Film Review: Labor Day (M) (USA, 2013)


Long weekends don’t usually end up changing your life.

Henry is in that tricky period of being 13 years old and belies wisdom beyond his years in choosing to live with his single mother Adele who is coping with depression, played by a beautifully elegiac Kate Winslet. The story is set in 1987 and revolves around the events of their Labor Day weekend that year, wherein an escaped convict by the name of Frank Chambers (Josh Brolin) profoundly affects their lives by a simple request.

Undoubtedly a mood piece, the film is driven incredibly smoothly by the unsettling lull of the soundtrack. What might appear to be a typical scene in a shopping market is permeated by composer Rolfe Kent’s keen suspension of melody, creating a weight of beauty and suspicion to each shot and every montage. It is hard to imagine the film being half as effective with the soundtrack removed; its minimalism complements the actors’ every gesture perfectly. Even more so than the editing, the music paces the movie. Coupled with a style of cinematography that is gracious in its measured camera movement and attention to detail, Labor Day truly sucks you in from the get-go.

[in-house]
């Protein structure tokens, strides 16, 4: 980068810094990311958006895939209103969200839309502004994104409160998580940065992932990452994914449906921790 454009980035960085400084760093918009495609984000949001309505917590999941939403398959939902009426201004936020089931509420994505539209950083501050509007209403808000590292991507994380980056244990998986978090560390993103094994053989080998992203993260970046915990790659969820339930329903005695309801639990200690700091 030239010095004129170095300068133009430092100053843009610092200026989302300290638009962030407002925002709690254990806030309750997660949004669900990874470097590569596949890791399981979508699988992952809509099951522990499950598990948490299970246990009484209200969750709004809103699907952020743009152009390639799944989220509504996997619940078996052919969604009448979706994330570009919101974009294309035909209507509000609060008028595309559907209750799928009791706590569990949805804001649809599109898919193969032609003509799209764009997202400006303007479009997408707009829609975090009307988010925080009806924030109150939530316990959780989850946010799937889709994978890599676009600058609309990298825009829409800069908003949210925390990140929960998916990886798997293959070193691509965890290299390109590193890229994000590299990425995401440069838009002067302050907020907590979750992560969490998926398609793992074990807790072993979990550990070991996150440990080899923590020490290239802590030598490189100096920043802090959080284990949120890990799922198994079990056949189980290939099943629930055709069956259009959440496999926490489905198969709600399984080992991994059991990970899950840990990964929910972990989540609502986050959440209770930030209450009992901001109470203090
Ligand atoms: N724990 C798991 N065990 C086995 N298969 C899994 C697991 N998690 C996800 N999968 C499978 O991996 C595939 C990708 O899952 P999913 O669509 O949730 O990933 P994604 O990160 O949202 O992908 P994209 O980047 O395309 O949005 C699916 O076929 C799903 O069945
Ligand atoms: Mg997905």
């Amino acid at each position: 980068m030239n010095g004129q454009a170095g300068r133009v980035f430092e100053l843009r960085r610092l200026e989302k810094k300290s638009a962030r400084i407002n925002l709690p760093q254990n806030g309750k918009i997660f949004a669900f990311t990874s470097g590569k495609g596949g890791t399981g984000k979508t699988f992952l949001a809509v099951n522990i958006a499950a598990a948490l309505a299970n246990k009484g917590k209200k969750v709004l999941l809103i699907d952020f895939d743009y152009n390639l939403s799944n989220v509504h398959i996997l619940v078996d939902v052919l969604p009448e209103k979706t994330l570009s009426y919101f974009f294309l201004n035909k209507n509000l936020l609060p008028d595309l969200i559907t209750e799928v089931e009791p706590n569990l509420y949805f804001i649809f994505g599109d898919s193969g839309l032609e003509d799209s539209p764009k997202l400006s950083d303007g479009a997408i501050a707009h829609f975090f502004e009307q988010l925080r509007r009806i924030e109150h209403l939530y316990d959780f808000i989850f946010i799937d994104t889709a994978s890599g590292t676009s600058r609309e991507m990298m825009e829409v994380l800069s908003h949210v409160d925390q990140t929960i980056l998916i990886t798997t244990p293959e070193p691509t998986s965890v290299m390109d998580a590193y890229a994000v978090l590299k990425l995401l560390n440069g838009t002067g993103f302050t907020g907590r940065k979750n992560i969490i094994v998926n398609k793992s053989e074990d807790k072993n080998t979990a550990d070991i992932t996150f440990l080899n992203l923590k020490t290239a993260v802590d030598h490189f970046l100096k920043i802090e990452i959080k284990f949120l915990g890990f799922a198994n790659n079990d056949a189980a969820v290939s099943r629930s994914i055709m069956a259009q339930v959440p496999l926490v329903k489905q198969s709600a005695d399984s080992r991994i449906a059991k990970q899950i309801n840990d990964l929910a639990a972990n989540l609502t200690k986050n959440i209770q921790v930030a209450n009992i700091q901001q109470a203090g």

From the perspective of the wide-eyed and malleable Henry, we see the perfect father emerge in the form of Frank. It’s a bittersweet tension that drives the characters and each action is measured, accounted for by their history and believability. Brolin reveals Chambers’ warmth under his cover of steady determination pitch-perfectly, building a performance that exudes both physical and soulful attractiveness to Adele and fatherly competency to Henry; Gattlin Griffith has the ability to express the protagonist’s angst with humour, earnestness and confusion all at once, rolled into a delicately doe-eyed performance.

The story isn’t complicated, but the adept and concise writing allows the characters to become fleshed out and their complexities impel what never feels like a slow film. What’s great about it is that it never lingers longer than it has to; a flash of a bare shoulder in the blurry foreground tells you all you need to know, and with a script that could easily have fallen into unnecessary, dragged-out sentimentality, or exaggerated emotion, it’s quite an achievement to have paced it into something akin to magic. It is definitely a quiet magic that envelops these characters, who bear accidents like any other human being, and make mistakes – whether it be in the silliness of youth or the heat of passion. Somehow, skilfully, Labor Day ends up encapsulating the full, whole lives of those who live in our world of disappointment and beauty, and emerge the better for it. It’s a love letter to love. But as with everything, just don’t expect things to go the way you expect them to.

Duration: 111 Minutes
Rated: M

Labor Day is released nationally on Thursday, February 6th.


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